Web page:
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June 3, 2013 | By Kathleen Hennessey and Patrick J. McDonnell
WASHINGTON -- U.S. officials have “serious concerns” about reports of excessive force by Turkish police against protesters, the White House said Monday, as a country lauded as a model for democracy in the Muslim world faces its most violent street protests in decades. “The United States supports full freedom of expression and assembly, including the right to peaceful protest,” White House spokesman Jay Carney told reporters. “We believe that the vast majority of the protesters have been peaceful, law-abiding, ordinary citizens exercising their rights.” Carney's comments came as thousands of protesters filled Taksim Square in central Istanbul for a fourth consecutive day Monday.
May 16, 1989 | From Times wire services
Hundreds of Turkish road workers marched to court today to demand divorces in a bizarre new twist to the country's mounting labor militancy. "We have to try everything to win our rights. We've already refused to shave. We've walked barefoot to work. We've reported sick together," a road builders' union official said. More than half the union's 2,500 members in Diyarbakir, 875 miles southeast of Istanbul, lined up under a hot sun to file for divorce on grounds of poverty. "We can't make ends meet.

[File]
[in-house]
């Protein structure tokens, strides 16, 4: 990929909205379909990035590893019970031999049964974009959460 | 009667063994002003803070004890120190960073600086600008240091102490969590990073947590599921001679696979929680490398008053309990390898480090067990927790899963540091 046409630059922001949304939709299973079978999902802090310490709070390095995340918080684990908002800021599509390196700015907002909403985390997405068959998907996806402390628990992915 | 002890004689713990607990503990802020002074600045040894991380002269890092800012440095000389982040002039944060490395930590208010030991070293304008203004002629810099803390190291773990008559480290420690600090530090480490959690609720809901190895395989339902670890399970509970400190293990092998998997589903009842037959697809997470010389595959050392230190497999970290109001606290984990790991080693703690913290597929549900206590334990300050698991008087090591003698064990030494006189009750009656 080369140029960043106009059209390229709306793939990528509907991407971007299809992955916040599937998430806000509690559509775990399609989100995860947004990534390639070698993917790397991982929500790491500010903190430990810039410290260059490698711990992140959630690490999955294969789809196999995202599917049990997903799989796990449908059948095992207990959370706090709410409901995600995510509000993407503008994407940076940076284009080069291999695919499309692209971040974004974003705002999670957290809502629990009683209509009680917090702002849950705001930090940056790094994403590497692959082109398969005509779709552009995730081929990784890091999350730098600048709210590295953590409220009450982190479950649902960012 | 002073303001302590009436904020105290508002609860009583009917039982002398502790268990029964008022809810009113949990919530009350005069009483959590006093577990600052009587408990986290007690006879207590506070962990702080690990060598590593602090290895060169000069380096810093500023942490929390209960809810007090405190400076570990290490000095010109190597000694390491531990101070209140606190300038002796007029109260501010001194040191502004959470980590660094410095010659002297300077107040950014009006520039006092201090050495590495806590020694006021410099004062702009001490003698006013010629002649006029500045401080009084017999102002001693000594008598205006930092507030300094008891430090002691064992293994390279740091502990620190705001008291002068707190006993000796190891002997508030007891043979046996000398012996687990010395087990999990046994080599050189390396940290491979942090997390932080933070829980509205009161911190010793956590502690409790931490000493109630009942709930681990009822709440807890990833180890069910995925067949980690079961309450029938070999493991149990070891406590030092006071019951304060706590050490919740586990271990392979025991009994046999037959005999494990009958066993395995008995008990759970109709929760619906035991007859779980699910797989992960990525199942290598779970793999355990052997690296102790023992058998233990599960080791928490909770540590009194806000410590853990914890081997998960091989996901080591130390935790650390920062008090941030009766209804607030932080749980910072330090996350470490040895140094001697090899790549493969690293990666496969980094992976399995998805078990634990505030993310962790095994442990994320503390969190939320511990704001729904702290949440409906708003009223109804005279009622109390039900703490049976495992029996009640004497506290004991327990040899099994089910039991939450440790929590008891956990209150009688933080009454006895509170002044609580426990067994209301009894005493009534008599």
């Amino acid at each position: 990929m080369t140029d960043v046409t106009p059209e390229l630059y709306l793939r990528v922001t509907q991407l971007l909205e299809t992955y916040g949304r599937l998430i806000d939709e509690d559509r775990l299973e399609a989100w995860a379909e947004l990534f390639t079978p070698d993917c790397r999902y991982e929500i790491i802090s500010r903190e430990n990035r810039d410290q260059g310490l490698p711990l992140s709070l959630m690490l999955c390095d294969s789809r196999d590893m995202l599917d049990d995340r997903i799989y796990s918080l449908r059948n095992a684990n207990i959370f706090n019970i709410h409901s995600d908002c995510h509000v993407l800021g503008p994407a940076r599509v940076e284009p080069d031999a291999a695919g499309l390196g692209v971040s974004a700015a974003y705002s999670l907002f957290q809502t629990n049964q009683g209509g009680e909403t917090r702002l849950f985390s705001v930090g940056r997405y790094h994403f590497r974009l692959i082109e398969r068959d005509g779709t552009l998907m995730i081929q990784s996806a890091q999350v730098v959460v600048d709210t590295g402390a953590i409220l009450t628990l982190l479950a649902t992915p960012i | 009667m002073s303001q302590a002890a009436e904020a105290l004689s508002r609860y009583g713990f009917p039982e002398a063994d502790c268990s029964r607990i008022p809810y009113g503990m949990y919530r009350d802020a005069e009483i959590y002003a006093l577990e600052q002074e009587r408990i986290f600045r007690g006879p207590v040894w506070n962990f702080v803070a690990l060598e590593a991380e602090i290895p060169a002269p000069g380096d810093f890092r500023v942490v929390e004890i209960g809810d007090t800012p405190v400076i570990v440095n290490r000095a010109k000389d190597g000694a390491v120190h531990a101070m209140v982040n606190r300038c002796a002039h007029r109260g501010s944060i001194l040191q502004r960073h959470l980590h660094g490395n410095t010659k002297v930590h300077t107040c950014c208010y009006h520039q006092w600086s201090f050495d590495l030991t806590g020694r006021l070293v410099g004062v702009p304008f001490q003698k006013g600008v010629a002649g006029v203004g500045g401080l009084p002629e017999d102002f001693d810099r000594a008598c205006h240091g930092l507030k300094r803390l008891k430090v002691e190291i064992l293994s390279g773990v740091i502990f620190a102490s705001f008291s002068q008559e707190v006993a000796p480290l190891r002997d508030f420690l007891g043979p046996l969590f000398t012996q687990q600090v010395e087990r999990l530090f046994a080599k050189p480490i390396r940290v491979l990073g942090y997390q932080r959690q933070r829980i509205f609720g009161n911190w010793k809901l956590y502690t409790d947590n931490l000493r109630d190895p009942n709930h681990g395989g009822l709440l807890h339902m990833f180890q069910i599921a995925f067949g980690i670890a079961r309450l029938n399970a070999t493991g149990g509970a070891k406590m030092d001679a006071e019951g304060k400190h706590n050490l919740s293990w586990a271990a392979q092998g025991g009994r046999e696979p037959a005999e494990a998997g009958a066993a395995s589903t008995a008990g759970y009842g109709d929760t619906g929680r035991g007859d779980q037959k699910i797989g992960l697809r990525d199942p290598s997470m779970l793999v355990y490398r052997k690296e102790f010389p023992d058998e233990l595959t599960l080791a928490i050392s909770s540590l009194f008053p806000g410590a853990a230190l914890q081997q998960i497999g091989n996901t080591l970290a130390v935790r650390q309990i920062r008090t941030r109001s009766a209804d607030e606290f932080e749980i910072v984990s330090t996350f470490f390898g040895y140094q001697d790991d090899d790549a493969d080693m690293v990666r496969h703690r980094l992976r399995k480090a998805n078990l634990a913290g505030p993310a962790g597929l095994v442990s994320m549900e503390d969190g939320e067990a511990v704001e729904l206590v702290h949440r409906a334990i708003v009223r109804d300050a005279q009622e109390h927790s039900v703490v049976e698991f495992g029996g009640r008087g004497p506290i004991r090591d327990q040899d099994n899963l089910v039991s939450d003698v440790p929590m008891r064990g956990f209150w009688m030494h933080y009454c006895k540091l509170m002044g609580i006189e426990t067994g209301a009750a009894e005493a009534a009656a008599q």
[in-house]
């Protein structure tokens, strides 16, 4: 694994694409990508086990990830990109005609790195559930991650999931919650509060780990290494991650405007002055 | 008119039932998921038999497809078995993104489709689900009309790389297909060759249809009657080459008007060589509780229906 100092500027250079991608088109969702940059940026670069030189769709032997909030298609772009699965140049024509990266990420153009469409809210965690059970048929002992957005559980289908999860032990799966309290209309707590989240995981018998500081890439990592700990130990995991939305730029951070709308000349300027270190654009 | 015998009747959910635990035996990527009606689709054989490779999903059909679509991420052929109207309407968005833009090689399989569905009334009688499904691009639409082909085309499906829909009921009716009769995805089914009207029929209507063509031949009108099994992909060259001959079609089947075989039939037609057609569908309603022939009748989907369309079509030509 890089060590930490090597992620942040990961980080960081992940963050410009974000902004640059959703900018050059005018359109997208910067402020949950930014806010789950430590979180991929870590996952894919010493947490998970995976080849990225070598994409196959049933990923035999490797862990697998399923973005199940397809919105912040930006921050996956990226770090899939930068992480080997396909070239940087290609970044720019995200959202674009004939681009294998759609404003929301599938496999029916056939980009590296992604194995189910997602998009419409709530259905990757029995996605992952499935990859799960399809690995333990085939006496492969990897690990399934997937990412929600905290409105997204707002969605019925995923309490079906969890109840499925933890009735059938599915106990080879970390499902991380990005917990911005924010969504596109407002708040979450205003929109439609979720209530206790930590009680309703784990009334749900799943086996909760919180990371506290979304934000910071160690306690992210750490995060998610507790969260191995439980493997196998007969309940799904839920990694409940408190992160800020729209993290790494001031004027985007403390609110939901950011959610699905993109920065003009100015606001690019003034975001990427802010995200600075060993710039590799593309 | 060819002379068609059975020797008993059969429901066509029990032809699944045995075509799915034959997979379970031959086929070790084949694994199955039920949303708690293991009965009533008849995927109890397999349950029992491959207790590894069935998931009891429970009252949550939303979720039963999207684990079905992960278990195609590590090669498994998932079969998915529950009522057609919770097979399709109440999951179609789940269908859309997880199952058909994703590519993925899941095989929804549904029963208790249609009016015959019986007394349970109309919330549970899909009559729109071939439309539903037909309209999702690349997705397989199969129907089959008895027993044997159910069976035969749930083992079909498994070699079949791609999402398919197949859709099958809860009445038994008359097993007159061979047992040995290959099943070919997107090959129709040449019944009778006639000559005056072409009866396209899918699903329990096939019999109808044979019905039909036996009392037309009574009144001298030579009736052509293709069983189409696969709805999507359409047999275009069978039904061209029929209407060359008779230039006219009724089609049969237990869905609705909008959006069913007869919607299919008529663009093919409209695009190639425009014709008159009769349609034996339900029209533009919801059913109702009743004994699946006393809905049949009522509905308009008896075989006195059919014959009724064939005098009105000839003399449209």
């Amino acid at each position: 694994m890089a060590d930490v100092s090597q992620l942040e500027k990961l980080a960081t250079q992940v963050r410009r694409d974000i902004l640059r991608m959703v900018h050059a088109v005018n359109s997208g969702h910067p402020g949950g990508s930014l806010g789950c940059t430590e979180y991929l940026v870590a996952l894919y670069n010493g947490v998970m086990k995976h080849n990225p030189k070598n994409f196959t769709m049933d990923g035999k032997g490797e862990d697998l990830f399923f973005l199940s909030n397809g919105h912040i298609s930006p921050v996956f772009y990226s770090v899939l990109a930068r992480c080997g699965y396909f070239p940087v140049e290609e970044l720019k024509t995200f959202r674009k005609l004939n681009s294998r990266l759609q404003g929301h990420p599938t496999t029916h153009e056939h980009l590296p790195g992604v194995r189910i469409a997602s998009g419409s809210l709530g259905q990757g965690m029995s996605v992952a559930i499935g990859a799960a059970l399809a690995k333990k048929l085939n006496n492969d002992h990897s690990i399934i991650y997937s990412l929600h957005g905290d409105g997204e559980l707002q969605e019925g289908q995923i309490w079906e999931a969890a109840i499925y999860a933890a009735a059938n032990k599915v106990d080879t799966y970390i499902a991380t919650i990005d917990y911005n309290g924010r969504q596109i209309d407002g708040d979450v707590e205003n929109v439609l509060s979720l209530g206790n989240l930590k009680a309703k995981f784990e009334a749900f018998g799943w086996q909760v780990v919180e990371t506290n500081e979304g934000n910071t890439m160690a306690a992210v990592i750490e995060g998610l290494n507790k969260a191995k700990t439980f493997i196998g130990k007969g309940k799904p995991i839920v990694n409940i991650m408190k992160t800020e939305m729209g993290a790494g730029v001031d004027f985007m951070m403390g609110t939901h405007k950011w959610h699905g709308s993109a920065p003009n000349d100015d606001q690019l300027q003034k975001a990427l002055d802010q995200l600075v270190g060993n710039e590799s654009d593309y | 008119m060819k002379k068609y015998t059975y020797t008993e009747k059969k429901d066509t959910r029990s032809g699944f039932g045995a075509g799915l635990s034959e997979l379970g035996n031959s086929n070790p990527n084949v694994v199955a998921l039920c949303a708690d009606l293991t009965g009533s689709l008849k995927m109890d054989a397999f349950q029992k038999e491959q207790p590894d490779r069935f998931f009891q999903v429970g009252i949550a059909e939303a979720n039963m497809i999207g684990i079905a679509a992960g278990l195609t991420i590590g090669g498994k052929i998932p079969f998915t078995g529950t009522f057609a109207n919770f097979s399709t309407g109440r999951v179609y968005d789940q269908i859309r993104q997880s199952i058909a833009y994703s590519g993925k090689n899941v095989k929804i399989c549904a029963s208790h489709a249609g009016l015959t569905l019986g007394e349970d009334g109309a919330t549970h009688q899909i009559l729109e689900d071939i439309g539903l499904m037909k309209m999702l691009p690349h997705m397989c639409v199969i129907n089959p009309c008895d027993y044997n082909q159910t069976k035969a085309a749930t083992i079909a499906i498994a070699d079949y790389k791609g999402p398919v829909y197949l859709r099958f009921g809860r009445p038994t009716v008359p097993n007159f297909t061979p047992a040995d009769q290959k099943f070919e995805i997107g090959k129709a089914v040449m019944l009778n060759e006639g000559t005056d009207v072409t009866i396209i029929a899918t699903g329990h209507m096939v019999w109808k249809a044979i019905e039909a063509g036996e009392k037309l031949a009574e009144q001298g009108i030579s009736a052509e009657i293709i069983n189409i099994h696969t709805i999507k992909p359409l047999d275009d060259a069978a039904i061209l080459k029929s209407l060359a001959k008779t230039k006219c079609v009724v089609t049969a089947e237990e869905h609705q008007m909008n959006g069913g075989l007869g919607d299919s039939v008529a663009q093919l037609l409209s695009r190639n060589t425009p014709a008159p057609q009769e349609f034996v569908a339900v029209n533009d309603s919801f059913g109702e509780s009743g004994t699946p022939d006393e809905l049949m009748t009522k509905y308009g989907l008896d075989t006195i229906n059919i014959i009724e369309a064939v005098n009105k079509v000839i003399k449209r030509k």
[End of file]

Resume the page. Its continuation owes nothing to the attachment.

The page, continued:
February 7, 2014 | By Carol J. Williams
MOSCOW - Fears of a terrorist attack on the Winter Olympics in southern Russia took on frightening reality Friday when a Ukrainian man claimed to have a bomb aboard a Turkish airliner and reportedly ordered the plane to divert to the games venue in the Black Sea resort of Sochi. Turkish news agencies reported that the Pegasus Airlines flight from Kharkov, Ukraine, to Istanbul sent out a distress signal just before the opening ceremonies were to begin for the Feb. 7-23 games. A Chechen separatist warlord had vowed last summer to attack the Olympic venues to press the autonomy demands of Islamic minorities inhabiting the restive Northern Caucasus region, just east of Sochi.
December 23, 2013 | By Carol J. Williams
A new wave of street protests has flared in Istanbul following the arrest on graft charges of two dozen banking figures with close ties to the Turkish government. The raid on those suspected of corruption prompted Prime Minister Recep Tayyip Erdogan to sack the police investigators involved and accuse them of being part of a "smear campaign" provoked by a U.S.-based Muslim cleric. The sons of two of Erdogan's Cabinet members were among those arrested last week after Turkish media showed video of police hauling shoeboxes stuffed with millions of euros out of the homes of senior officers of state-run lender Halkbank.
January 13, 1985 | Elaine Kendall
Though the notion of Three Romes is at least five centuries old, the tenuous linkage had all but lapsed, submerged in a welter of glaringly obvious differences. Intrigued by the idea that Moscow, Constantinople and Rome may still have crucial points in common, Fraser attempts to revive a connection among the three cities; "each one desirous of ruling the world and establishing the kingdom of heaven on earth."